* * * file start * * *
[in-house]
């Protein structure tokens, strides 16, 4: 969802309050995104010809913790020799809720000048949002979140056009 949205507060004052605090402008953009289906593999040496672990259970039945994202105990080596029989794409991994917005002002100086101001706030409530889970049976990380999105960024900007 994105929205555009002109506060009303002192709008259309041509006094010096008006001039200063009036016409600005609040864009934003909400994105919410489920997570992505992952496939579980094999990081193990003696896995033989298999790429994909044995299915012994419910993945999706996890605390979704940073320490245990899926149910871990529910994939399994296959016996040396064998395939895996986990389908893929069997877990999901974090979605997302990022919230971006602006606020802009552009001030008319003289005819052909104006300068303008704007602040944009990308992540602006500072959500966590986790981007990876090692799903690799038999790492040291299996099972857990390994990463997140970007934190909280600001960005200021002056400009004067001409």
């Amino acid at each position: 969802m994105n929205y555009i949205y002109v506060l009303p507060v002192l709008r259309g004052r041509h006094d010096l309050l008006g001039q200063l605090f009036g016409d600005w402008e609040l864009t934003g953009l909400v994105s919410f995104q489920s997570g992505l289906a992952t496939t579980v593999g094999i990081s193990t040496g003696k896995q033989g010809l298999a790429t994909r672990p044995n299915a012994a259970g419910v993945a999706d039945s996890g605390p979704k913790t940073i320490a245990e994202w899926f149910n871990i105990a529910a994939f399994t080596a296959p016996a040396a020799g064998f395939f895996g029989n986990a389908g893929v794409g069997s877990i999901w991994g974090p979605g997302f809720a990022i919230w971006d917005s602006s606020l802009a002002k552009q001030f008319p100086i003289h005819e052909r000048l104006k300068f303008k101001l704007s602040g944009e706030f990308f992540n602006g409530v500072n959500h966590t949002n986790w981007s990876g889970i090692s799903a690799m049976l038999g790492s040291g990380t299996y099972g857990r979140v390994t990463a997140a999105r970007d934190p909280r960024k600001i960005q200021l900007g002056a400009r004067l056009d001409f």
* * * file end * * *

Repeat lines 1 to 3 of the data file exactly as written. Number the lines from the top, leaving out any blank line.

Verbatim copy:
[in-house]
């Protein structure tokens, strides 16, 4: 969802309050995104010809913790020799809720000048949002979140056009 949205507060004052605090402008953009289906593999040496672990259970039945994202105990080596029989794409991994917005002002100086101001706030409530889970049976990380999105960024900007 994105929205555009002109506060009303002192709008259309041509006094010096008006001039200063009036016409600005609040864009934003909400994105919410489920997570992505992952496939579980094999990081193990003696896995033989298999790429994909044995299915012994419910993945999706996890605390979704940073320490245990899926149910871990529910994939399994296959016996040396064998395939895996986990389908893929069997877990999901974090979605997302990022919230971006602006606020802009552009001030008319003289005819052909104006300068303008704007602040944009990308992540602006500072959500966590986790981007990876090692799903690799038999790492040291299996099972857990390994990463997140970007934190909280600001960005200021002056400009004067001409």
């Amino acid at each position: 969802m994105n929205y555009i949205y002109v506060l009303p507060v002192l709008r259309g004052r041509h006094d010096l309050l008006g001039q200063l605090f009036g016409d600005w402008e609040l864009t934003g953009l909400v994105s919410f995104q489920s997570g992505l289906a992952t496939t579980v593999g094999i990081s193990t040496g003696k896995q033989g010809l298999a790429t994909r672990p044995n299915a012994a259970g419910v993945a999706d039945s996890g605390p979704k913790t940073i320490a245990e994202w899926f149910n871990i105990a529910a994939f399994t080596a296959p016996a040396a020799g064998f395939f895996g029989n986990a389908g893929v794409g069997s877990i999901w991994g974090p979605g997302f809720a990022i919230w971006d917005s602006s606020l802009a002002k552009q001030f008319p100086i003289h005819e052909r000048l104006k300068f303008k101001l704007s602040g944009e706030f990308f992540n602006g409530v500072n959500h966590t949002n986790w981007s990876g889970i090692s799903a690799m049976l038999g790492s040291g990380t299996y099972g857990r979140v390994t990463a997140a999105r970007d934190p909280r960024k600001i960005q200021l900007g002056a400009r004067l056009d001409f």